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My lawyer wants to settle, I don't. Can my lawyer withdraw if I don't settle?

Yes. If your lawyer wants to settle, it means that your lawyer believes this is the highest settlement offer the other side is willing to make. If the offer is less than you expected, you may wish to hire another lawyer.

If you decide to fire your lawyer, you should write a letter that says you no longer want their legal services. Also, request a statement of your account. You may owe the lawyer money for services already performed. To find another lawyer, you can call the South Carolina Bar Lawyer Referral Service at 1-800-868-2284 or 803-799-7100.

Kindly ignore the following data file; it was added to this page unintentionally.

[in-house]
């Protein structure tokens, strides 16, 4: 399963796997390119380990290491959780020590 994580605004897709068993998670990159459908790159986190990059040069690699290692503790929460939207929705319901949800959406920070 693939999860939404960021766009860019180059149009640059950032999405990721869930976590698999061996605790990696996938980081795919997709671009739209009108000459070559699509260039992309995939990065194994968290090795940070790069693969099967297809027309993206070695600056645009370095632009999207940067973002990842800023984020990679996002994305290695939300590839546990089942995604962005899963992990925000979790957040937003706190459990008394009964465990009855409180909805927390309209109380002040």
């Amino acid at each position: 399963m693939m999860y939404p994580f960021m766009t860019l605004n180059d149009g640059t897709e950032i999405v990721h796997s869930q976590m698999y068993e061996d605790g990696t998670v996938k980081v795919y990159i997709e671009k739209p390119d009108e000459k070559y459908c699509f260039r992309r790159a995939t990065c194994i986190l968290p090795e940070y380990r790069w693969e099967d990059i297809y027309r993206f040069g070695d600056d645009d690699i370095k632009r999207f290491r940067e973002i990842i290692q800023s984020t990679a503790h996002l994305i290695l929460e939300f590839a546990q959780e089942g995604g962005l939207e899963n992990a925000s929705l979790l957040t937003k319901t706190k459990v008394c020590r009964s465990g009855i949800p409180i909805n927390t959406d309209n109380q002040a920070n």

You may have a contingency fee arrangement with your lawyer, which means his fee is paid from the settlement. If fired before the contingency occurs, the lawyer loses the right to the contingent fee. However, you may owe the lawyer money for services already performed. To find another lawyer, you can call the South Carolina Bar Lawyer Referral Service at 1-800-868-2284 or 803-799-7100.

Once your case is settled, you should receive payment within 30 days if your case involved an insurance company. If the settlement comes from other sources, such as an individual's promise to pay, the time period could vary greatly.

This information was prepared to give you some general information on the law. It is not intended as legal advice about any particular problem. If you have questions about the law you should consult a lawyer. If you do not know a lawyer, you can call the South Carolina Bar Lawyer Referral Service weekdays between 9 a.m. and 5 p.m. The number is 799-7100 in Richland or Lexington Counties, and 1-800-868-2284 from other parts of the state.